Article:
When asked to share a particularly memorable case, Drs. Israel and Bishara told me about the case of Muhamed, a five-month-old infant, born with immune deficiency, whose brother had already died of the disease. A match was found for him within the registry, and it was a success.

At the reunion of donors and recipients:18 month old Muhamad and 8 years old Hala with Dr. Bishara. The donors – 21 years old Maharan, and 42 years old Muhamad stand next to them, flanked by Hadassah Tissue Typing Registry people. Dr Israel is standing left of Dr. Bishara. Photo: Hadassah Hospital

Says Dr. Israel of the act of donating, “It is such an altruistic thing that I have no words to describe it.” Muhamed, now a toddler, met his donor at a reunion held recently at Hadassah Hospital. Photos here show 18 month old Muhamad with his donor Maharan, age 21, and Maharan’s mother. Also at the reunion were eight-year-old Hala with her donor Muhamad Azzam. Drs. Israel and Bishara sent me these moving photos, following the reunion, which took place just a few days after our phone conversation. Dr. Bishara commented, “This was a very moving occasion. We are all grateful to the donors, who opened a possibility for new life for people they did not know at all.”

The work is not without its challenges.

Dr. Israel noted the prevalence of genetic disease in Arabs due to the high rate of interfamily marriage. Finding a donor in a timely way is essential, and that requires a bigger registry. Thanks to education and outreach, awareness of the need for donors is growing; funding such growth is the biggest challenge now. The registry is supported by the Kahane Foundation in Austria and Hadassah Austria. It costs $50 per donor to do the tissue typing work, plus other costs in maintaining the registry.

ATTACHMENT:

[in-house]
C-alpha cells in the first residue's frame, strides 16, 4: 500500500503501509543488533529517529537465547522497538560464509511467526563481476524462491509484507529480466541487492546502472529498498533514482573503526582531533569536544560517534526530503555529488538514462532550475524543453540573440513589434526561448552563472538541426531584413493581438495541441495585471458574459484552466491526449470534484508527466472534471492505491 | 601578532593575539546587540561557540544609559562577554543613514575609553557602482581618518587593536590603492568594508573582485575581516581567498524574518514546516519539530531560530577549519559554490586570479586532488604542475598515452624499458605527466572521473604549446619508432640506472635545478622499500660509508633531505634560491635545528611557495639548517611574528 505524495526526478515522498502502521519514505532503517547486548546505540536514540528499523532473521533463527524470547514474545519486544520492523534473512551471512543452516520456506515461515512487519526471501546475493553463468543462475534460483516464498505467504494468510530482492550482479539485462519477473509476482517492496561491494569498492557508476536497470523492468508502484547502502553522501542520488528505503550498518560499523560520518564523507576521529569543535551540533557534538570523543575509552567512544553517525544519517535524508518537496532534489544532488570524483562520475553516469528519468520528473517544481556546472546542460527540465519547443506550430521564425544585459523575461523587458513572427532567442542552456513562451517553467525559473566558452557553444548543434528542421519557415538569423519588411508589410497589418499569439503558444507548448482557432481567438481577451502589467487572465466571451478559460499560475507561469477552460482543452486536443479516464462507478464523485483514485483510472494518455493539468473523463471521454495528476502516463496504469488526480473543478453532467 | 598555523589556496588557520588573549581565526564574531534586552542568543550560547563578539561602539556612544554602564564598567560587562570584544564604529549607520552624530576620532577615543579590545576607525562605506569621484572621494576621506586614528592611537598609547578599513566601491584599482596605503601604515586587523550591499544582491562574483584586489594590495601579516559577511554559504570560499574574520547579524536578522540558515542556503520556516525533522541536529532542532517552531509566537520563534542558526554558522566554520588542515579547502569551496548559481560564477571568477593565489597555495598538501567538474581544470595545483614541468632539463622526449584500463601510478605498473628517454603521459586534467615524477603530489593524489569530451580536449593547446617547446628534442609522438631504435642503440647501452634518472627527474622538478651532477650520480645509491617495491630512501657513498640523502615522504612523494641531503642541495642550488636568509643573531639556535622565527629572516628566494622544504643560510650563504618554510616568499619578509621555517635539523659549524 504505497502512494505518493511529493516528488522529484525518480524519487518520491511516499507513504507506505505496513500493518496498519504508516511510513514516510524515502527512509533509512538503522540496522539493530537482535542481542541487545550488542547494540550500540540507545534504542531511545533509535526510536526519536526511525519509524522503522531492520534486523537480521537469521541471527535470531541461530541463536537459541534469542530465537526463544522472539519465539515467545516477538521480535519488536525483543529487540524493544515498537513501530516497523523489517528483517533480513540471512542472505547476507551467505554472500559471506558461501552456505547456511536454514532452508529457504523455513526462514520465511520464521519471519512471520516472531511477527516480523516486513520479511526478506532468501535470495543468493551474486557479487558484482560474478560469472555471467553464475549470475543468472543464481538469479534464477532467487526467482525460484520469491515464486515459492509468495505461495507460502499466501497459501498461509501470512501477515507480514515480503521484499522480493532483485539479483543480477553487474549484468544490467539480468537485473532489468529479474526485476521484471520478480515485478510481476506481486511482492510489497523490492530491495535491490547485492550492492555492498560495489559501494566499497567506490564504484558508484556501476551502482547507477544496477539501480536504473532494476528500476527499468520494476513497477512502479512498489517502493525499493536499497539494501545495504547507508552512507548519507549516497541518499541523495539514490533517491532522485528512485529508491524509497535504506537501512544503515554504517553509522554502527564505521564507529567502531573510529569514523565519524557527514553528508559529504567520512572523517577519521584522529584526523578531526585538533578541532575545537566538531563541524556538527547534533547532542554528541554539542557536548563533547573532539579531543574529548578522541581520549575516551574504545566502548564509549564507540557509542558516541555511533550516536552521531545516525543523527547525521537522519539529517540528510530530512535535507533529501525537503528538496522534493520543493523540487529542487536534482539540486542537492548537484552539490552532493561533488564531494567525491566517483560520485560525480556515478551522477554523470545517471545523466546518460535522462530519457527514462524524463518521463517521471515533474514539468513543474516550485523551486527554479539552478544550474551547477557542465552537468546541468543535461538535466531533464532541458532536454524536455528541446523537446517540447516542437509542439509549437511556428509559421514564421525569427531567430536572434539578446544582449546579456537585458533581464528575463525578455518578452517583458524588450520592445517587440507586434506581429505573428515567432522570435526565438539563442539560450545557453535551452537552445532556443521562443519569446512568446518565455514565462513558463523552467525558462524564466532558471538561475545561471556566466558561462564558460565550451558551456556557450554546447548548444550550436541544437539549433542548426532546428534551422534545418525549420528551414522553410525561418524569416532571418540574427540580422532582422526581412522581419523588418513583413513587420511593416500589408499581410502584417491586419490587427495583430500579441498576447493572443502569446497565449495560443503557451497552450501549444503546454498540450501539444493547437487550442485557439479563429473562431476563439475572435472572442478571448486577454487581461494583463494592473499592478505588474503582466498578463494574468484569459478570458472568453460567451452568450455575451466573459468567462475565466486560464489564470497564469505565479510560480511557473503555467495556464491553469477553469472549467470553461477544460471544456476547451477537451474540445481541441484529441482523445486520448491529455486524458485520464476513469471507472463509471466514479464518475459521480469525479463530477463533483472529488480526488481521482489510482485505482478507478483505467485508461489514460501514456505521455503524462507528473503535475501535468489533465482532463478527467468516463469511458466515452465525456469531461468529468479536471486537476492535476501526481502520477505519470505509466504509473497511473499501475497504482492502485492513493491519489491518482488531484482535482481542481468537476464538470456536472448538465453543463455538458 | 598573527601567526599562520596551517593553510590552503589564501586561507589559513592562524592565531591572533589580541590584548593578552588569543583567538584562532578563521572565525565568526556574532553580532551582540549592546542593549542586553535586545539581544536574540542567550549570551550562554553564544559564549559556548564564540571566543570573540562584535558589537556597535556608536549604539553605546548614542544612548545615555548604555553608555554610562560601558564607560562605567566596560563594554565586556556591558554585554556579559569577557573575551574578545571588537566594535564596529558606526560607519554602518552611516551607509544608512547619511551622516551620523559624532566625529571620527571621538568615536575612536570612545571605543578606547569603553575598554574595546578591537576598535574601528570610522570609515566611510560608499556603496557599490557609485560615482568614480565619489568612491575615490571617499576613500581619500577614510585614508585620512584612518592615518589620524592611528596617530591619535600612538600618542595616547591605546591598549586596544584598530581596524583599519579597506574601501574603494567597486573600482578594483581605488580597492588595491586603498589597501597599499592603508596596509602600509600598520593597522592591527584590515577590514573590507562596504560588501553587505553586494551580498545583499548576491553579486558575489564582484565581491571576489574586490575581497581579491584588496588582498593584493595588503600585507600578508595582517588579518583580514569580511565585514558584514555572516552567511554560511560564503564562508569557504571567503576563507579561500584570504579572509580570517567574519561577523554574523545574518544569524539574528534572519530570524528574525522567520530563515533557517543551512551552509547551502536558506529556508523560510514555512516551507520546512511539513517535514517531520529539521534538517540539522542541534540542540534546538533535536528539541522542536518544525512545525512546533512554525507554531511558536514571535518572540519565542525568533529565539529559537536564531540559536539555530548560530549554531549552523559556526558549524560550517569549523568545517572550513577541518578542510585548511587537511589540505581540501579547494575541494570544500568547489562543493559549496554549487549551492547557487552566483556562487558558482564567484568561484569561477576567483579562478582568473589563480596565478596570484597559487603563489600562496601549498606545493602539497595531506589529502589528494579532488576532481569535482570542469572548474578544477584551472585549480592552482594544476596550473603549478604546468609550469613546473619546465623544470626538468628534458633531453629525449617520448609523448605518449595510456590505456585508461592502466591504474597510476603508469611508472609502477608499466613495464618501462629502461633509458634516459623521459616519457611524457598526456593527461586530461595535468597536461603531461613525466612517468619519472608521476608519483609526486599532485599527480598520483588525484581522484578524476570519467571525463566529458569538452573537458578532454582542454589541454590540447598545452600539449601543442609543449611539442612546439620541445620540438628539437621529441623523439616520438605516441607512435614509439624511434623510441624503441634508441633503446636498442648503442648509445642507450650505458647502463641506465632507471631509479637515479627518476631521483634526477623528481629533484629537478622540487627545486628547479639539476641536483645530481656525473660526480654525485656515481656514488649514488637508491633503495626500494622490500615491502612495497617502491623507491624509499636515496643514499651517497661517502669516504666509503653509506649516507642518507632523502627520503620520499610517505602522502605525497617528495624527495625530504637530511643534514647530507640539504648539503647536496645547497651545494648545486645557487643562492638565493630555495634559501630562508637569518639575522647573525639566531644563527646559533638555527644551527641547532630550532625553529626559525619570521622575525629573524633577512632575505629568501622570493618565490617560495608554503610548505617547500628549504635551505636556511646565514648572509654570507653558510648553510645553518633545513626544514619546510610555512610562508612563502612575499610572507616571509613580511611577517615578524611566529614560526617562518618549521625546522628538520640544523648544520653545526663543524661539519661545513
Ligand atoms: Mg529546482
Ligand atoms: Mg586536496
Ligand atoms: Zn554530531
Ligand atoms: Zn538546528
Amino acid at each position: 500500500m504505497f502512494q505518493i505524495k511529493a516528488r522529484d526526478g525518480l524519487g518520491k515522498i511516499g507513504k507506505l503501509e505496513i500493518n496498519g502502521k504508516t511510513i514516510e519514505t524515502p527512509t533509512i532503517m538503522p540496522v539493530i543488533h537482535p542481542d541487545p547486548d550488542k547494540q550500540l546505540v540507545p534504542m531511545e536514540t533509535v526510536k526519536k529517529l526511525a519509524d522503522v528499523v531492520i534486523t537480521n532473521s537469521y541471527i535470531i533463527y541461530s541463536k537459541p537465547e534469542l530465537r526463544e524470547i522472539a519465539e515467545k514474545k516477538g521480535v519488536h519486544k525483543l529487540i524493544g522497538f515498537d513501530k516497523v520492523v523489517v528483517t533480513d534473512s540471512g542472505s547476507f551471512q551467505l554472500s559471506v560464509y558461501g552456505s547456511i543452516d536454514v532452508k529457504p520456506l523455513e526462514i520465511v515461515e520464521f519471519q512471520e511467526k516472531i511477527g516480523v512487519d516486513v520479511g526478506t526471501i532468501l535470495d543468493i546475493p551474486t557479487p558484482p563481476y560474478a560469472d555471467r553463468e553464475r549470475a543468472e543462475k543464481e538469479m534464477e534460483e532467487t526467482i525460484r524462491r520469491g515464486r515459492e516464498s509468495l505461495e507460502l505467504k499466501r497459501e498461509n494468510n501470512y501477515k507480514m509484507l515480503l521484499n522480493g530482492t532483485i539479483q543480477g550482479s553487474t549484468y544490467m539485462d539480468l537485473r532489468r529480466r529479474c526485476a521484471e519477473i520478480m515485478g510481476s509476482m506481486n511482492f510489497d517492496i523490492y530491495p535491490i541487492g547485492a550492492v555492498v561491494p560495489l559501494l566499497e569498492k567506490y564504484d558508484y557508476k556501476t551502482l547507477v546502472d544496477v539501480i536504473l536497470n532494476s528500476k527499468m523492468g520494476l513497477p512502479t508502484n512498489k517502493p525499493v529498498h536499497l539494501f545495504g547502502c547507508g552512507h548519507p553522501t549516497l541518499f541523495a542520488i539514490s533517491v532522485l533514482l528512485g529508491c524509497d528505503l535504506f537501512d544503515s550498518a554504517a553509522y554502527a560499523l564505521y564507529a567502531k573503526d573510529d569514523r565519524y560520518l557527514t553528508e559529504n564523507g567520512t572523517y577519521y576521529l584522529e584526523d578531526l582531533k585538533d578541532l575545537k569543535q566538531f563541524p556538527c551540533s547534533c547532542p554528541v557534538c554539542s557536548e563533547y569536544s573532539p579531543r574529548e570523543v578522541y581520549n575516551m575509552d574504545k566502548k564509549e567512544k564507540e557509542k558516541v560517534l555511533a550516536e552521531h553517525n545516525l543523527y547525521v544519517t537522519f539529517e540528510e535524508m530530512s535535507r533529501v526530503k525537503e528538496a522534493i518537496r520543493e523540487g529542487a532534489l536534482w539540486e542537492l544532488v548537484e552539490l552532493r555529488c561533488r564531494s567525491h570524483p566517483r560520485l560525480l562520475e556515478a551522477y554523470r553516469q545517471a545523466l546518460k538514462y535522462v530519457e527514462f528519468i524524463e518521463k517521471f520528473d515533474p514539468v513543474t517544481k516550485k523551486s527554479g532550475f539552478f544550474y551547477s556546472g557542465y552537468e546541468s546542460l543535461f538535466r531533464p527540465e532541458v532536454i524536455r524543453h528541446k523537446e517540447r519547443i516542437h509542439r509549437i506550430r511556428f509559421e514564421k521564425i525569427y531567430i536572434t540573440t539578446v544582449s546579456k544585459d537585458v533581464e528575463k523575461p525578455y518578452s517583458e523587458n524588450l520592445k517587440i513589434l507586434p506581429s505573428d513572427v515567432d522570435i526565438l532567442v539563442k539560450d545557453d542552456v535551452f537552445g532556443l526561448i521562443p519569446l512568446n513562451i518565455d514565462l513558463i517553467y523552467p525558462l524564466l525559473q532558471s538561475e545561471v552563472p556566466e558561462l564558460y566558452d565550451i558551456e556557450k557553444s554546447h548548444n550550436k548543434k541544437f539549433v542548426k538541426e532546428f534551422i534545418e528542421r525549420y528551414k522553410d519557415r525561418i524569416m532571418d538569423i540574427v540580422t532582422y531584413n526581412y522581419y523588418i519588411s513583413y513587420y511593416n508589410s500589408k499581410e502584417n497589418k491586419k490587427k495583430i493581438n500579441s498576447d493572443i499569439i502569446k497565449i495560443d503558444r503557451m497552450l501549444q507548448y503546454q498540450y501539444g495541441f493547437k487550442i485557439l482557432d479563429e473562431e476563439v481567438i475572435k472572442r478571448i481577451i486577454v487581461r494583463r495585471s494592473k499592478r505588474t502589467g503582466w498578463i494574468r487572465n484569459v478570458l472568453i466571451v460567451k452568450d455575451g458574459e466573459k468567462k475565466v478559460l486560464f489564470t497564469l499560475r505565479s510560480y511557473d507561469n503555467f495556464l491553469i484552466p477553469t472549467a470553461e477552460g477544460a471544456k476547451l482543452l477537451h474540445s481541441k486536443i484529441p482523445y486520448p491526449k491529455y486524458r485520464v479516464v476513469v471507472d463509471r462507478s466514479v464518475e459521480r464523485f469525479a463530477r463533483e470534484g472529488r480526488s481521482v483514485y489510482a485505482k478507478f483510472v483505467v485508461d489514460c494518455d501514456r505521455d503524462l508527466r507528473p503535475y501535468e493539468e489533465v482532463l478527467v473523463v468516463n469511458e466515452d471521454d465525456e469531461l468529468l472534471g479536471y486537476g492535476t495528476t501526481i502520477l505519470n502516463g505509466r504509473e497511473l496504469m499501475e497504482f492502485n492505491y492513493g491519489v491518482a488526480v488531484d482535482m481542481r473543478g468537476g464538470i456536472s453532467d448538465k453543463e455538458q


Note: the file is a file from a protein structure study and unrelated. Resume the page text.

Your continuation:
One of Dr. Israel’s goals is increasing not only the number of donors, but broadening the ethnic diversity of the registry. The more that each ethnic group participates – Beduins, Arab Muslims, Arab Christians – the greater the chance of a match. This objective extends to Jewish Israelis too. The “melting pot” effect- marriages between Ashkenazi, Sephardi, Mizrachi, and more, create new ethnic mixes with unique genetic combinations. Ultimately, the goal is a registry with 50,00 donors.

I asked both doctors why they think that theirs is the only Arab bone marrow registry in the world. Why had none of the Arab countries, at least the wealthier, oil-rich countries, established such a program?

They explained that in many places, the medical establishment still relies on finding a donor within the family, and lacks the research that shows that 40 percent of the time a match within the family cannot be found. Furthermore, bone marrow transplantation is a costly procedure, not available everywhere. And some transplant programs simply are not yet using unrelated donors. Dr. Bishara remarked at the end of our conversation, “The registry is open for people all over the world. It is a beautiful example of world cooperation.”

Less than 1 percent of the world’s Arabs live in Israel, and yet this Israeli hospital is prepared to offer a lifesaving bone marrow match to Arabs everywhere. Indeed, it may be the last and best hope when no matching relative can be found.

That is something to be proud of, and worth remembering the next time you hear Israel characterized as a racist, apartheid state.

This post was updated from the original article published on TC Jewfolk in 2012.